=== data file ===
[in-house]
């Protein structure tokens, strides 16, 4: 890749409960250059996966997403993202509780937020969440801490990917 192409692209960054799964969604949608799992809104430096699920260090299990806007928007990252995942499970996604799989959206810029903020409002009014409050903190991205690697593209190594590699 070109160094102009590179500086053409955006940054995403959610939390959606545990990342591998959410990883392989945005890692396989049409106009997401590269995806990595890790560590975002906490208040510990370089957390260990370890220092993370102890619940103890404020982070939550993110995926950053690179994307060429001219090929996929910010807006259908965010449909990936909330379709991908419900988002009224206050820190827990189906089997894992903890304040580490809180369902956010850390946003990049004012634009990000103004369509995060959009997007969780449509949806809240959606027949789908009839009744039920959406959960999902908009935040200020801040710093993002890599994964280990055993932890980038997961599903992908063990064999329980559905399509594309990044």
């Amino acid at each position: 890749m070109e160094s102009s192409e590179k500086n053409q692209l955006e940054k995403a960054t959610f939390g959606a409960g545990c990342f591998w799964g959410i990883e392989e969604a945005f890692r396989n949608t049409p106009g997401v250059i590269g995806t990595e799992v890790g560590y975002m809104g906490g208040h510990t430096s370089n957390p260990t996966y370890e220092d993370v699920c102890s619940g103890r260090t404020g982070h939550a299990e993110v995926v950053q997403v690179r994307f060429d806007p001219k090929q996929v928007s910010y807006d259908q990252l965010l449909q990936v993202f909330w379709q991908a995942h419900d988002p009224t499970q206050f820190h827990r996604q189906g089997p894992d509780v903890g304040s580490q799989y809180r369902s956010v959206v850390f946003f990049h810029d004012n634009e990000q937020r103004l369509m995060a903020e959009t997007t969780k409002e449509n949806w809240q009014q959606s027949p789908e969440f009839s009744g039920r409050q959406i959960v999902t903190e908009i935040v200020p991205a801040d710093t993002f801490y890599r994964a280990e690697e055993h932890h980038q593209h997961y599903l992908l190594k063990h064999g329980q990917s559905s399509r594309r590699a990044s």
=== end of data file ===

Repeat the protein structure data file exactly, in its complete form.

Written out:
[in-house]
């Protein structure tokens, strides 16, 4: 890749409960250059996966997403993202509780937020969440801490990917 192409692209960054799964969604949608799992809104430096699920260090299990806007928007990252995942499970996604799989959206810029903020409002009014409050903190991205690697593209190594590699 070109160094102009590179500086053409955006940054995403959610939390959606545990990342591998959410990883392989945005890692396989049409106009997401590269995806990595890790560590975002906490208040510990370089957390260990370890220092993370102890619940103890404020982070939550993110995926950053690179994307060429001219090929996929910010807006259908965010449909990936909330379709991908419900988002009224206050820190827990189906089997894992903890304040580490809180369902956010850390946003990049004012634009990000103004369509995060959009997007969780449509949806809240959606027949789908009839009744039920959406959960999902908009935040200020801040710093993002890599994964280990055993932890980038997961599903992908063990064999329980559905399509594309990044």
């Amino acid at each position: 890749m070109e160094s102009s192409e590179k500086n053409q692209l955006e940054k995403a960054t959610f939390g959606a409960g545990c990342f591998w799964g959410i990883e392989e969604a945005f890692r396989n949608t049409p106009g997401v250059i590269g995806t990595e799992v890790g560590y975002m809104g906490g208040h510990t430096s370089n957390p260990t996966y370890e220092d993370v699920c102890s619940g103890r260090t404020g982070h939550a299990e993110v995926v950053q997403v690179r994307f060429d806007p001219k090929q996929v928007s910010y807006d259908q990252l965010l449909q990936v993202f909330w379709q991908a995942h419900d988002p009224t499970q206050f820190h827990r996604q189906g089997p894992d509780v903890g304040s580490q799989y809180r369902s956010v959206v850390f946003f990049h810029d004012n634009e990000q937020r103004l369509m995060a903020e959009t997007t969780k409002e449509n949806w809240q009014q959606s027949p789908e969440f009839s009744g039920r409050q959406i959960v999902t903190e908009i935040v200020p991205a801040d710093t993002f801490y890599r994964a280990e690697e055993h932890h980038q593209h997961y599903l992908l190594k063990h064999g329980q990917s559905s399509r594309r590699a990044s």